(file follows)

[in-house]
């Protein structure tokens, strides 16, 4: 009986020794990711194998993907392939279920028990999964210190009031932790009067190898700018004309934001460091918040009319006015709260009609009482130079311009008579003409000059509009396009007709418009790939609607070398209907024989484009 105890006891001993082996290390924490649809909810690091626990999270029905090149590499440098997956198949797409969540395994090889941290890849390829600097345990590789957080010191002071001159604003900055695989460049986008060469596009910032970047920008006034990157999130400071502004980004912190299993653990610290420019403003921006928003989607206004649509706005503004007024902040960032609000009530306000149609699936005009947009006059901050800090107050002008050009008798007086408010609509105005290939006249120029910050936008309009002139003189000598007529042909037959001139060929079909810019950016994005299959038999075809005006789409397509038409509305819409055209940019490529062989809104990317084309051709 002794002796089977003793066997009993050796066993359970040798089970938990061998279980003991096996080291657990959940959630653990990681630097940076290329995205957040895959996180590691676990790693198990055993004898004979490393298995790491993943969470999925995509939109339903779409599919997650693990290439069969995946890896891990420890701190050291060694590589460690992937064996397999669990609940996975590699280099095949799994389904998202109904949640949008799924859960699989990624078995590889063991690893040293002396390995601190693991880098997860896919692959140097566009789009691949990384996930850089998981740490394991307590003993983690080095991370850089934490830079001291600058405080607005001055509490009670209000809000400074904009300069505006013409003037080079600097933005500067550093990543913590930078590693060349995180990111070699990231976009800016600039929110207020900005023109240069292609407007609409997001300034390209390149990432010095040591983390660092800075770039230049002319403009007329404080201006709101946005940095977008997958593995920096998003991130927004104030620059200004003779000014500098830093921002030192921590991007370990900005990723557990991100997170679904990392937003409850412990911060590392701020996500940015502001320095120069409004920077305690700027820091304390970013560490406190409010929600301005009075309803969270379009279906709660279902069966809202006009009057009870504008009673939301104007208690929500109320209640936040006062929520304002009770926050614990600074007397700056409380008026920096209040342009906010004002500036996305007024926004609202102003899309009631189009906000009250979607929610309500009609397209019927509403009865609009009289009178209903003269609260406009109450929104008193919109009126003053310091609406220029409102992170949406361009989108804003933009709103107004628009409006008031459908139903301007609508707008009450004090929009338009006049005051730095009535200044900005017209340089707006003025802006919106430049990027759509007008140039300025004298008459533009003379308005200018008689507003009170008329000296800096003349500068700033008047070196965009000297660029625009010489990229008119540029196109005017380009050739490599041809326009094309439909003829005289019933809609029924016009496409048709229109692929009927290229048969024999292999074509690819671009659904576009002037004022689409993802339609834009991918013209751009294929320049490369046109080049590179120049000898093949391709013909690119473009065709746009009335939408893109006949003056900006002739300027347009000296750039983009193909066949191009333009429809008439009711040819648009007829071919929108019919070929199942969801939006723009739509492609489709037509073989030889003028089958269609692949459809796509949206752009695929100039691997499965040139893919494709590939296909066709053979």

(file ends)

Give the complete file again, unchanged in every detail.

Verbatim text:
[in-house]
């Protein structure tokens, strides 16, 4: 009986020794990711194998993907392939279920028990999964210190009031932790009067190898700018004309934001460091918040009319006015709260009609009482130079311009008579003409000059509009396009007709418009790939609607070398209907024989484009 105890006891001993082996290390924490649809909810690091626990999270029905090149590499440098997956198949797409969540395994090889941290890849390829600097345990590789957080010191002071001159604003900055695989460049986008060469596009910032970047920008006034990157999130400071502004980004912190299993653990610290420019403003921006928003989607206004649509706005503004007024902040960032609000009530306000149609699936005009947009006059901050800090107050002008050009008798007086408010609509105005290939006249120029910050936008309009002139003189000598007529042909037959001139060929079909810019950016994005299959038999075809005006789409397509038409509305819409055209940019490529062989809104990317084309051709 002794002796089977003793066997009993050796066993359970040798089970938990061998279980003991096996080291657990959940959630653990990681630097940076290329995205957040895959996180590691676990790693198990055993004898004979490393298995790491993943969470999925995509939109339903779409599919997650693990290439069969995946890896891990420890701190050291060694590589460690992937064996397999669990609940996975590699280099095949799994389904998202109904949640949008799924859960699989990624078995590889063991690893040293002396390995601190693991880098997860896919692959140097566009789009691949990384996930850089998981740490394991307590003993983690080095991370850089934490830079001291600058405080607005001055509490009670209000809000400074904009300069505006013409003037080079600097933005500067550093990543913590930078590693060349995180990111070699990231976009800016600039929110207020900005023109240069292609407007609409997001300034390209390149990432010095040591983390660092800075770039230049002319403009007329404080201006709101946005940095977008997958593995920096998003991130927004104030620059200004003779000014500098830093921002030192921590991007370990900005990723557990991100997170679904990392937003409850412990911060590392701020996500940015502001320095120069409004920077305690700027820091304390970013560490406190409010929600301005009075309803969270379009279906709660279902069966809202006009009057009870504008009673939301104007208690929500109320209640936040006062929520304002009770926050614990600074007397700056409380008026920096209040342009906010004002500036996305007024926004609202102003899309009631189009906000009250979607929610309500009609397209019927509403009865609009009289009178209903003269609260406009109450929104008193919109009126003053310091609406220029409102992170949406361009989108804003933009709103107004628009409006008031459908139903301007609508707008009450004090929009338009006049005051730095009535200044900005017209340089707006003025802006919106430049990027759509007008140039300025004298008459533009003379308005200018008689507003009170008329000296800096003349500068700033008047070196965009000297660029625009010489990229008119540029196109005017380009050739490599041809326009094309439909003829005289019933809609029924016009496409048709229109692929009927290229048969024999292999074509690819671009659904576009002037004022689409993802339609834009991918013209751009294929320049490369046109080049590179120049000898093949391709013909690119473009065709746009009335939408893109006949003056900006002739300027347009000296750039983009193909066949191009333009429809008439009711040819648009007829071919929108019919070929199942969801939006723009739509492609489709037509073989030889003028089958269609692949459809796509949206752009695929100039691997499965040139893919494709590939296909066709053979």